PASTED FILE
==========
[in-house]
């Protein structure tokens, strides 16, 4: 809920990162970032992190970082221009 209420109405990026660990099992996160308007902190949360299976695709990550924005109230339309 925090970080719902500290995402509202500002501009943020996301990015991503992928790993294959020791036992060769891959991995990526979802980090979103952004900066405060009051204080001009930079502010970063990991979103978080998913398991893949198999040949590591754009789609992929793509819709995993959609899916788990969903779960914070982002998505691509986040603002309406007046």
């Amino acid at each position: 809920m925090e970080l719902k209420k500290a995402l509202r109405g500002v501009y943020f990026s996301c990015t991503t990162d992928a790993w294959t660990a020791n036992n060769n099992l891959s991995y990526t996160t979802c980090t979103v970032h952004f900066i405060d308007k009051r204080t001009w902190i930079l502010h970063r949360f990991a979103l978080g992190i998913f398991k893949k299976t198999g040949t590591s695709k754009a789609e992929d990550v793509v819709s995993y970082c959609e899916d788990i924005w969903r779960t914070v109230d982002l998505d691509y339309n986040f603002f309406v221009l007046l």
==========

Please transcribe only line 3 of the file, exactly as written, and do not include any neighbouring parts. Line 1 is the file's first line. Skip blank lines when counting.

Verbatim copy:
């Amino acid at each position: 809920m925090e970080l719902k209420k500290a995402l509202r109405g500002v501009y943020f990026s996301c990015t991503t990162d992928a790993w294959t660990a020791n036992n060769n099992l891959s991995y990526t996160t979802c980090t979103v970032h952004f900066i405060d308007k009051r204080t001009w902190i930079l502010h970063r949360f990991a979103l978080g992190i998913f398991k893949k299976t198999g040949t590591s695709k754009a789609e992929d990550v793509v819709s995993y970082c959609e899916d788990i924005w969903r779960t914070v109230d982002l998505d691509y339309n986040f603002f309406v221009l007046l």